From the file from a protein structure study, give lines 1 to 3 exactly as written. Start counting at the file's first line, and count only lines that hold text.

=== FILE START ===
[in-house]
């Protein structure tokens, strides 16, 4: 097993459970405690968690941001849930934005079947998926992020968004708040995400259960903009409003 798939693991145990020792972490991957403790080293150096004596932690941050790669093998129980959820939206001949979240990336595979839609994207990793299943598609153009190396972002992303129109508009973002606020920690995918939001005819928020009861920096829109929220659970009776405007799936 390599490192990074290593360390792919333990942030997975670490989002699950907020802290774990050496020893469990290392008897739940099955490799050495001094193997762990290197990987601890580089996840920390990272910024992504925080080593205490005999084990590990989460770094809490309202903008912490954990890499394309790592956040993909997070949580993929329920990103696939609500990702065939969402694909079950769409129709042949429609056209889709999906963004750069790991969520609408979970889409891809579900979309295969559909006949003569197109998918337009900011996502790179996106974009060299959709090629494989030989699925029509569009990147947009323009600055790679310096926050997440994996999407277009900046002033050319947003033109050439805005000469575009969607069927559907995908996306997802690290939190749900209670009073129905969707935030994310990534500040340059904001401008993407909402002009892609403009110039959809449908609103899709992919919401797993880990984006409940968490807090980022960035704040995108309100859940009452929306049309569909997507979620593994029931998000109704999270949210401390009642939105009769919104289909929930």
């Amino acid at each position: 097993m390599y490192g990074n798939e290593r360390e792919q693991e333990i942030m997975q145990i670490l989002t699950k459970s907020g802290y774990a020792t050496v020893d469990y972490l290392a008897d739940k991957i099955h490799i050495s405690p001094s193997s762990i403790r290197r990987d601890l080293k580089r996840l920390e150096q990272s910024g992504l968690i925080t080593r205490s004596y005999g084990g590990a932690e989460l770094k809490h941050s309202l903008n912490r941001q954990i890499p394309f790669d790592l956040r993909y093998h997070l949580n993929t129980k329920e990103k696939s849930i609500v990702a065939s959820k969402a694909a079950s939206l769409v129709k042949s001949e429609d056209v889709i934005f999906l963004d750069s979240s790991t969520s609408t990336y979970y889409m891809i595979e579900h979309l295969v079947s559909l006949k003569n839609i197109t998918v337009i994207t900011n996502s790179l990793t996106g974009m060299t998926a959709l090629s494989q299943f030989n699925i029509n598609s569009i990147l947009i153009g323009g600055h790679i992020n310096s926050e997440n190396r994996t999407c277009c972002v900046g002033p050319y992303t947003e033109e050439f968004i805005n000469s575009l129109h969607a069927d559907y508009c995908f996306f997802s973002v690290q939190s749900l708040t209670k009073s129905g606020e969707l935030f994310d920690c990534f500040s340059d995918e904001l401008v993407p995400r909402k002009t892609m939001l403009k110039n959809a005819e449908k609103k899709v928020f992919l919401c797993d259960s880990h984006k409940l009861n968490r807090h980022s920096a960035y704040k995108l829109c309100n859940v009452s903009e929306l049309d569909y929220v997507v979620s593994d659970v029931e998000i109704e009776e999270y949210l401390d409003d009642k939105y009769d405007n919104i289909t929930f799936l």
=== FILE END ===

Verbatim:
[in-house]
């Protein structure tokens, strides 16, 4: 097993459970405690968690941001849930934005079947998926992020968004708040995400259960903009409003 798939693991145990020792972490991957403790080293150096004596932690941050790669093998129980959820939206001949979240990336595979839609994207990793299943598609153009190396972002992303129109508009973002606020920690995918939001005819928020009861920096829109929220659970009776405007799936 390599490192990074290593360390792919333990942030997975670490989002699950907020802290774990050496020893469990290392008897739940099955490799050495001094193997762990290197990987601890580089996840920390990272910024992504925080080593205490005999084990590990989460770094809490309202903008912490954990890499394309790592956040993909997070949580993929329920990103696939609500990702065939969402694909079950769409129709042949429609056209889709999906963004750069790991969520609408979970889409891809579900979309295969559909006949003569197109998918337009900011996502790179996106974009060299959709090629494989030989699925029509569009990147947009323009600055790679310096926050997440994996999407277009900046002033050319947003033109050439805005000469575009969607069927559907995908996306997802690290939190749900209670009073129905969707935030994310990534500040340059904001401008993407909402002009892609403009110039959809449908609103899709992919919401797993880990984006409940968490807090980022960035704040995108309100859940009452929306049309569909997507979620593994029931998000109704999270949210401390009642939105009769919104289909929930």
């Amino acid at each position: 097993m390599y490192g990074n798939e290593r360390e792919q693991e333990i942030m997975q145990i670490l989002t699950k459970s907020g802290y774990a020792t050496v020893d469990y972490l290392a008897d739940k991957i099955h490799i050495s405690p001094s193997s762990i403790r290197r990987d601890l080293k580089r996840l920390e150096q990272s910024g992504l968690i925080t080593r205490s004596y005999g084990g590990a932690e989460l770094k809490h941050s309202l903008n912490r941001q954990i890499p394309f790669d790592l956040r993909y093998h997070l949580n993929t129980k329920e990103k696939s849930i609500v990702a065939s959820k969402a694909a079950s939206l769409v129709k042949s001949e429609d056209v889709i934005f999906l963004d750069s979240s790991t969520s609408t990336y979970y889409m891809i595979e579900h979309l295969v079947s559909l006949k003569n839609i197109t998918v337009i994207t900011n996502s790179l990793t996106g974009m060299t998926a959709l090629s494989q299943f030989n699925i029509n598609s569009i990147l947009i153009g323009g600055h790679i992020n310096s926050e997440n190396r994996t999407c277009c972002v900046g002033p050319y992303t947003e033109e050439f968004i805005n000469s575009l129109h969607a069927d559907y508009c995908f996306f997802s973002v690290q939190s749900l708040t209670k009073s129905g606020e969707l935030f994310d920690c990534f500040s340059d995918e904001l401008v993407p995400r909402k002009t892609m939001l403009k110039n959809a005819e449908k609103k899709v928020f992919l919401c797993d259960s880990h984006k409940l009861n968490r807090h980022s920096a960035y704040k995108l829109c309100n859940v009452s903009e929306l049309d569909y929220v997507v979620s593994d659970v029931e998000i109704e009776e999270y949210l401390d409003d009642k939105y009769d405007n919104i289909t929930f799936l």